‘If you’re from a working-class background, you don’t have a friend who’s an agent or a relative in the publishing industry’ — writer Jo Spain on crime, class and ambition
On the release of her new novel Six Wicked Reasons, IMAGE sat down with Jo Spain to talk crime, class and plans for world domination
Dark and dreary January nights call for crime — well-written thrillers that transport us away from the trudge of the New Year. Dublin crime novelist Jo Spain’s latest venture, Six Wicked Reasons is the perfect escape. A missing sibling, a family in ruin, contention, tension, and plenty of old scars resurfaced makes for perfect winter reading, and Spain isn’t stopping there.
With another book, this time the next in her famed Tom Reynolds series, released this summer, and a wealth of upcoming TV work under her belt, Spain’s career has been steadily ramping up since its beginnings in 2015 — which all started with a competition entry.
Spain’s first novel came about as a result of the Richard and Judy Bestseller competition, where they searched for an unpublished work to push into the mainstream. Working 9-5 and writing in the evenings when the kids were in bed, the email landing in Spain’s inbox was a surprise.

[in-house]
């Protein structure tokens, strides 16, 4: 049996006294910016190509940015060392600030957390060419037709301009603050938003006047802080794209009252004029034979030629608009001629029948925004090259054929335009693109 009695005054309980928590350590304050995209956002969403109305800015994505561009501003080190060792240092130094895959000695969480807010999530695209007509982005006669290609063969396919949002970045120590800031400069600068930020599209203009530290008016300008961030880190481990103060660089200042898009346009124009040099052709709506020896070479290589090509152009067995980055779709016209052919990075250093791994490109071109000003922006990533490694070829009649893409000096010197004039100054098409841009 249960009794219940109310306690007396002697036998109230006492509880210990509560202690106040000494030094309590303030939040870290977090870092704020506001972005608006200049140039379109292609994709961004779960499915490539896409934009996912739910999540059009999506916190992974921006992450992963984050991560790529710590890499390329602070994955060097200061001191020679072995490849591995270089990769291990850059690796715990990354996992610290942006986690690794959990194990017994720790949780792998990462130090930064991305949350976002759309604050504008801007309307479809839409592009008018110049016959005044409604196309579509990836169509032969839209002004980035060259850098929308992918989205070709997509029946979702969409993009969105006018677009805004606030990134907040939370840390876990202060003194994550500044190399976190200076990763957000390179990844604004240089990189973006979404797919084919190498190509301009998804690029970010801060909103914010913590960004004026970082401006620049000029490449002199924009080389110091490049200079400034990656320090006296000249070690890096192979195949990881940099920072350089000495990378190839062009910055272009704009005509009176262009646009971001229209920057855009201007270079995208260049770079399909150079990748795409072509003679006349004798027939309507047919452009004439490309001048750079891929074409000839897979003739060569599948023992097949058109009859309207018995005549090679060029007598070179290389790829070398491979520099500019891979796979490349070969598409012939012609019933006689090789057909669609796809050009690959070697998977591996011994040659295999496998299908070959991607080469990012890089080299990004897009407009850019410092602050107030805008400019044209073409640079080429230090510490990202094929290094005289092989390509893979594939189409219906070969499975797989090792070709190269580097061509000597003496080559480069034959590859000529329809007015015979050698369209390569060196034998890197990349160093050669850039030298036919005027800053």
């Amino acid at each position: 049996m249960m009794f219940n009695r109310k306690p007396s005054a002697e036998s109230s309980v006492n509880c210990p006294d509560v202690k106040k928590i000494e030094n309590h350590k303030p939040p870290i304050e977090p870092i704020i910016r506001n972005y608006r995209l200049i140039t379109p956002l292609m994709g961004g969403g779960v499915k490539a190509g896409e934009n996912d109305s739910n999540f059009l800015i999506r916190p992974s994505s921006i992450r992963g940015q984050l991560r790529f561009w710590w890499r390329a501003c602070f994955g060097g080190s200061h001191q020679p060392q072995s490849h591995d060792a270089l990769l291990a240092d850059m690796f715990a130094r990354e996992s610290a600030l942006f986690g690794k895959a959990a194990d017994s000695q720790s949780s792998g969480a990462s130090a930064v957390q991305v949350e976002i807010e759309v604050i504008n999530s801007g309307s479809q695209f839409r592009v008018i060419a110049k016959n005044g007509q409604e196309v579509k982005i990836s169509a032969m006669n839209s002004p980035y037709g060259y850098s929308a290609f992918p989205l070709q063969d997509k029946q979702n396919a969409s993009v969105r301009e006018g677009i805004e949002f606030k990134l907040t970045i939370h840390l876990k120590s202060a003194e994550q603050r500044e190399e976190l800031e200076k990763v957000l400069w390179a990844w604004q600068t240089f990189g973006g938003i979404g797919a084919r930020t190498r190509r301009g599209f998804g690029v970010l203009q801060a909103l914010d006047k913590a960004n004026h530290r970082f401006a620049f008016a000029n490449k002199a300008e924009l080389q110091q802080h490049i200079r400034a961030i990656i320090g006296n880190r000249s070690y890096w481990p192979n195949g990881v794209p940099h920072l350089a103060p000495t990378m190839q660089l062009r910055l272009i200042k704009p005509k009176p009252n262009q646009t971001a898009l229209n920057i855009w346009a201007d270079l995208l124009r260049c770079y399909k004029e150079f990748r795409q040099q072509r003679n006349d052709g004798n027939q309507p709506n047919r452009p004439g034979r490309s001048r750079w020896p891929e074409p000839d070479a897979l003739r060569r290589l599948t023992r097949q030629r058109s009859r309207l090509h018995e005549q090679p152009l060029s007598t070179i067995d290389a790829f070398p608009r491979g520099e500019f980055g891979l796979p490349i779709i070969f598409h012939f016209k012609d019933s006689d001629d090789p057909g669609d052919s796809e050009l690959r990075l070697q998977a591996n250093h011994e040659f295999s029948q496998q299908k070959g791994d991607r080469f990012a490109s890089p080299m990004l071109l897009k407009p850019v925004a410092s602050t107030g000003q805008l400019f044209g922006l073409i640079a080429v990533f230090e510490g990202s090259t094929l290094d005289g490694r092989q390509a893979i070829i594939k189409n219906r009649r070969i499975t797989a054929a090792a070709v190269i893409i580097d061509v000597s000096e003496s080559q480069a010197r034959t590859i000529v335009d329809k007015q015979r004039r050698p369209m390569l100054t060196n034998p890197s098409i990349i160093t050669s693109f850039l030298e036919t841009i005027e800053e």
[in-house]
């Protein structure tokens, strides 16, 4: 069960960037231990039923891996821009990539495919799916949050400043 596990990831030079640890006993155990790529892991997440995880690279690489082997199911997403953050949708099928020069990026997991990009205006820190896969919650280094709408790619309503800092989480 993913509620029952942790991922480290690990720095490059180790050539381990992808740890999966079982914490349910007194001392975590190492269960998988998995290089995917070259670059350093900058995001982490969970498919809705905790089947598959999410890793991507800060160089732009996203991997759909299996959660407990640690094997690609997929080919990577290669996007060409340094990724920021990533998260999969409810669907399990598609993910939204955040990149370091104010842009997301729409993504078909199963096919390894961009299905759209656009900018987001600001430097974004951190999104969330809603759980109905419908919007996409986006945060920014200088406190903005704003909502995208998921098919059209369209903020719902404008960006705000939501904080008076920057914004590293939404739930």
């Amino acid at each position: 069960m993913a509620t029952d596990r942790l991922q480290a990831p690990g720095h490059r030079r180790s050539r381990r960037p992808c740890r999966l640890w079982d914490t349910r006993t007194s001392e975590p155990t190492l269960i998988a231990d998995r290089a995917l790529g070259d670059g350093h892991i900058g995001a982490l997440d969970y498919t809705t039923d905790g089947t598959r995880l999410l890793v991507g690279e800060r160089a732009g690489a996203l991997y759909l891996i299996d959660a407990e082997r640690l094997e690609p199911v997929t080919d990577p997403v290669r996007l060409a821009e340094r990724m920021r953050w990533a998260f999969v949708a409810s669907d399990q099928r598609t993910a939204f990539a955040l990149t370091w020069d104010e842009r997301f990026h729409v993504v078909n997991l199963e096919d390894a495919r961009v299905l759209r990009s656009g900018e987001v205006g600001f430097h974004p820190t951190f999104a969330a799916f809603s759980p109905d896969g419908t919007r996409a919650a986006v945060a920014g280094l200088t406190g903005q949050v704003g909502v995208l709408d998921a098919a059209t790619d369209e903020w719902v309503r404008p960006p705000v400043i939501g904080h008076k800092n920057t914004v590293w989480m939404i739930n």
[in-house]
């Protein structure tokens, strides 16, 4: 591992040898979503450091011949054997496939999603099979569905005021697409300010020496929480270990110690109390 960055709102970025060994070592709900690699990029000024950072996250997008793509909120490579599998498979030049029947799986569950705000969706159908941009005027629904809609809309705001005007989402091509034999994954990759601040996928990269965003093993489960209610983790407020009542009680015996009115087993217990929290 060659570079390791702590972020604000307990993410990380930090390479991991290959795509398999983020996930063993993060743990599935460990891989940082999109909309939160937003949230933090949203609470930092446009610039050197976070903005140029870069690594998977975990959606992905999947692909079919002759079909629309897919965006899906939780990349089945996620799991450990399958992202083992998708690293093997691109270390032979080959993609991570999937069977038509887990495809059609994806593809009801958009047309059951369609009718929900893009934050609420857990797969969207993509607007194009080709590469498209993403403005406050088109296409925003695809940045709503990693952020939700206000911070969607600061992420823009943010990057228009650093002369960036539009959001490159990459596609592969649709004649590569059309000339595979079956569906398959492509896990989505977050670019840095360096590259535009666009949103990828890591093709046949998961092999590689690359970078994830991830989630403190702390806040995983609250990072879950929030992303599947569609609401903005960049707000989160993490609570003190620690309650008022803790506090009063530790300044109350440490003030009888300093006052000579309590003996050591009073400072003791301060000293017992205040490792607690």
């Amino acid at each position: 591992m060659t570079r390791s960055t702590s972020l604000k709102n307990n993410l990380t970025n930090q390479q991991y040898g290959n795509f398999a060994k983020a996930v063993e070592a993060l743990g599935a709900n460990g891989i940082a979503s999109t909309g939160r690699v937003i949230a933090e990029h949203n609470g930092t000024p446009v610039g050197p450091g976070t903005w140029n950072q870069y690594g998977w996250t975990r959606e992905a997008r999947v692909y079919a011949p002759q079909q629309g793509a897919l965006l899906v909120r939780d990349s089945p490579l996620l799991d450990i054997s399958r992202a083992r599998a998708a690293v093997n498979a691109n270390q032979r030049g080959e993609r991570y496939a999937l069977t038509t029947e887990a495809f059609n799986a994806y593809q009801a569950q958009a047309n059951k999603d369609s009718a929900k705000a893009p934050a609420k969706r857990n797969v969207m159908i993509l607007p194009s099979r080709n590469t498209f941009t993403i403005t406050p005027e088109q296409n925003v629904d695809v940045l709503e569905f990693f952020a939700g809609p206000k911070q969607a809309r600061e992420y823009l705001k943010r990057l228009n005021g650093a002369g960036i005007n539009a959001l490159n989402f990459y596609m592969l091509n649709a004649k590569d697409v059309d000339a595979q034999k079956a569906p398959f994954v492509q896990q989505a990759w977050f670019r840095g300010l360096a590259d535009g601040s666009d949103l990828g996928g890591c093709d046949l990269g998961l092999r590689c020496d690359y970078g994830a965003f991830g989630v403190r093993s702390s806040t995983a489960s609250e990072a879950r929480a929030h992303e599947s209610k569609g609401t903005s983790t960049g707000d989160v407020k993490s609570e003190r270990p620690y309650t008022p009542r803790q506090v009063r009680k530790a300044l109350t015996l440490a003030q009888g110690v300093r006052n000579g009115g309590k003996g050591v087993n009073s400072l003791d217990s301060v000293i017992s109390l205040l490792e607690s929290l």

“I knew even at the time that it was something huge — most people would submit for years until an agent would even look at it. It went from a draft on my computer to a published book in a mad amount of time,” she says.
Spain has kept up that breakneck speed ever since, publishing an average of two books a year as well as writing for the screen. How does she keep it up?
“I do write fairly quickly but I never intended to write two books a year. I started with my Tom Reynolds series, but I had a standalone story in my mind (which turned into The Confession, published in 2018) that I knew didn’t fit with that series.